Wednesday, 5 August 2015

Church and State is Ready at Last

Sean Michael Robinson:

Greetings all!

We are now one week away from delivering files to the printer for Church & State I. Yes, at long last, it's almost complete--the (dare I say) definitive, Legacy edition of this comics classic.

Yes, this means you can now order your own copy of C & S I from your local comics retailer. Or multiple copies, if that's how you roll. A hundred for your bunker. A thousand for every library in your state. It's up to you!

This week, I'm here to spill the beans on some big changes in our printing methods and physical format that I've been keeping under my hat for the past two months.

First off, we'll be printing with a brand new (to us) printer-- Tien Wah Press, an award-winning international printer based in Singapore. If there's a fabulous looking graphic novel from the past decade, there's decent odds they were a part of it. We'll also be printing with a new method, on a new type of paper. Gone is the web-offset printing of the last two books, to be replaced with sheet-fed offset, a slower and more exacting process that ensures a precise and less varied final product. We'll also be printing on a special multifine "woodfree" paper stock. "Woodfree" stocks have had the wood fibers stripped out in the chemical pulping process to make a less porous surface than any other uncoated stock.

What does this mean? Combined with their fantastic facilities and attention to detail, this means that the book will have virtually no visible dot gain, while still having a rich, lustrous black to the ink.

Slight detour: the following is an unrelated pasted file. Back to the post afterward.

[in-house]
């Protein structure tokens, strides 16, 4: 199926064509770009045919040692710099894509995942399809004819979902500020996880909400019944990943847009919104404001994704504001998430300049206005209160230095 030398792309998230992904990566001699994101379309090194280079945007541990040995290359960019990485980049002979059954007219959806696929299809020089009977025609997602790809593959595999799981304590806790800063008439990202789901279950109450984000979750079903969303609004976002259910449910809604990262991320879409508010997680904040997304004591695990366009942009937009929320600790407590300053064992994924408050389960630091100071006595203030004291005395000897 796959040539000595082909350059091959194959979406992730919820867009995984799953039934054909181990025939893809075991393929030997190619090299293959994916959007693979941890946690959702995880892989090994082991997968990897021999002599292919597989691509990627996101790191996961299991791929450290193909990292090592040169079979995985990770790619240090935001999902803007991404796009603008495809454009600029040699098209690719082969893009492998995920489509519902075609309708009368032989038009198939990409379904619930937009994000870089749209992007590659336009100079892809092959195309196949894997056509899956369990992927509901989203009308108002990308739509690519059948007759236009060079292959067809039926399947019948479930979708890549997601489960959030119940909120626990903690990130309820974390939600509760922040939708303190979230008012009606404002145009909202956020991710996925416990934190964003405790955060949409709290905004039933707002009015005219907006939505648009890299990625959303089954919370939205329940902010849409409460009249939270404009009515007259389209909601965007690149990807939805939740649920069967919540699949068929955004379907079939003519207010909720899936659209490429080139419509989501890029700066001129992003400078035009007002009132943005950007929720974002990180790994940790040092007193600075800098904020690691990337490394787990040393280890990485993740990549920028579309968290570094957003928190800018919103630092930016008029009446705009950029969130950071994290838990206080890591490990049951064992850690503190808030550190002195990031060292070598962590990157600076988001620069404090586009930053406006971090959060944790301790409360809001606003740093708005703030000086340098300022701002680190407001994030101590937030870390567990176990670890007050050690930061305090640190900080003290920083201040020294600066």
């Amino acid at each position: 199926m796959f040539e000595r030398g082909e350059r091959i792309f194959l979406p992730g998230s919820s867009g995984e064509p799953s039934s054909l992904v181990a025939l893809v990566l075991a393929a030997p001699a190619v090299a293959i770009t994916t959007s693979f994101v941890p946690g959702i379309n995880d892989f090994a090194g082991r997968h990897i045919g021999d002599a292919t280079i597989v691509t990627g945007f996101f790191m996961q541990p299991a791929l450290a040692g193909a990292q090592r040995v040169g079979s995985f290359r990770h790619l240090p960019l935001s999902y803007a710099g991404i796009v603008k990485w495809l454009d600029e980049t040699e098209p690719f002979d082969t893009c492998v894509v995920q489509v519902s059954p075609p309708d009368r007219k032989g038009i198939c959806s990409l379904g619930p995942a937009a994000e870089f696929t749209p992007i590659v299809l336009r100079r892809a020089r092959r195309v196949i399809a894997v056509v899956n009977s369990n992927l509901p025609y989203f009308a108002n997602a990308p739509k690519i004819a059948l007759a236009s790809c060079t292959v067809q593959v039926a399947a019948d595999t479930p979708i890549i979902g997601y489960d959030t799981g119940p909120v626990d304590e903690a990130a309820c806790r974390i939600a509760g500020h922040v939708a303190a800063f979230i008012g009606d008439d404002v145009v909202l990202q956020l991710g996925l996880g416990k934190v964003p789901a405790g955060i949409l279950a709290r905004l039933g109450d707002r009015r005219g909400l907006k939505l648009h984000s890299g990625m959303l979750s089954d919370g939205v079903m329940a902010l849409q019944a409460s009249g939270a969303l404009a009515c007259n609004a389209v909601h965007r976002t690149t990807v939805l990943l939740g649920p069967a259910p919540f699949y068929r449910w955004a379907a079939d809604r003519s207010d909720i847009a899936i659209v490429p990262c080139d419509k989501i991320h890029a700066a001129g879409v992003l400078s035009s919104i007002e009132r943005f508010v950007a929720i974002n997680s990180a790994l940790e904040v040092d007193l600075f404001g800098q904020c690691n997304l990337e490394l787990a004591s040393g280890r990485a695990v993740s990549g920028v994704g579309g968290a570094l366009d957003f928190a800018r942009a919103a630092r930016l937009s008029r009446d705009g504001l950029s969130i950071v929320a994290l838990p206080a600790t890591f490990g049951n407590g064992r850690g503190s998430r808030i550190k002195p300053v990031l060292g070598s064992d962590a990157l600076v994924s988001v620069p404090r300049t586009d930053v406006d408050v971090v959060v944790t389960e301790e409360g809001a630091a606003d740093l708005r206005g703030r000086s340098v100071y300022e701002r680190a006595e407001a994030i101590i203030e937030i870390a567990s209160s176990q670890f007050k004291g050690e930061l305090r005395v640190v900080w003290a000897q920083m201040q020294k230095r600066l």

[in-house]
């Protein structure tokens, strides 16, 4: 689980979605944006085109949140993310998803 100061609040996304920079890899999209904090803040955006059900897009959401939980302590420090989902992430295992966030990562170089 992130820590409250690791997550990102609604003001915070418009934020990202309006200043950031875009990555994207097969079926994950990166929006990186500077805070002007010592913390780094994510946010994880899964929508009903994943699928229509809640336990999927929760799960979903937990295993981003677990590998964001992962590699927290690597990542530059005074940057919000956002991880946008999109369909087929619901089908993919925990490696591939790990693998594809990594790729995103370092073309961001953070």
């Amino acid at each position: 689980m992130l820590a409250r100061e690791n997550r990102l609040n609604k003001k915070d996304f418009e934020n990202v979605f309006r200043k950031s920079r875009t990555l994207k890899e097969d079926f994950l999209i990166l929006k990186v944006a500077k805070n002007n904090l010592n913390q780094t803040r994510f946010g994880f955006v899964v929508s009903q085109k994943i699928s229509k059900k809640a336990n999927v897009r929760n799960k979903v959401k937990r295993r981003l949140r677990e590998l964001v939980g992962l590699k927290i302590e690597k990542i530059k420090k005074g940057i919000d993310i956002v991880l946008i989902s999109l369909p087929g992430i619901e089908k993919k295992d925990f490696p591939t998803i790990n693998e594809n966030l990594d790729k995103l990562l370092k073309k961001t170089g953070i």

We ran some press sheets using a smattering of High Society files, picking out difficult pages that betray dot gain easily-- teeny tiny tone, teeny tiny cross-hatching, newsprint sourced pages... it was hard to believe the results when we got them back. The pages sourced from original art were the real standouts for me-- like holding little miniature versions of the original art in my hand.

Above-- a "dummy" copy of Church & State I, with a press proof page from High Society tipped in to simulate the interior art. All interior art going forward will be 104 percent of the normal 6" x 9" size.

The binding has also taken a huge step forward. Instead of going with the previous "perfect" binding style, i.e. grinding down the edges of the assembled signatures and then adding a strip of glue between the backs and the cover, we'll be working with a new type of binding entirely. Each 16-page signature is individually sewn before assembly, leaving the book able to lie flat, and for the entire gutter area to be visible at all times.

As with most improvements, the paper choice came with a few unintended consequences. The book is approximately 165 percent of its previous width.

Dave's response to this-- "The Microsoft Theory-- if you can't fix it call it a feature. CHURCH & STATE I-- NOW 50 PERCENT THICKER!!"

For me, though, it IS a feature. It's reassuring to look at a 600 page book and for it to have dimensions that correspond roughly to its complexity and importance. Not that different, I suppose, to the sentiment in this classic Kids in the Hall sketch.

What weights more: the Bible or the Bhagavad-Gita? Well worldy scholars and scientists have known for quite some time that the Bible outweighs the Bhagavad-Gita here by a pound to a pound and a half sometimes, outweighs the Talmud sometimes by three to four pounds, outweighs that mighty Koran sometimes by five to ten pounds. You think about that.
Many, many thanks to my industry pal Mike B. who pointed us towards TWP. And once again, my thanks to all of you who have made this process possible.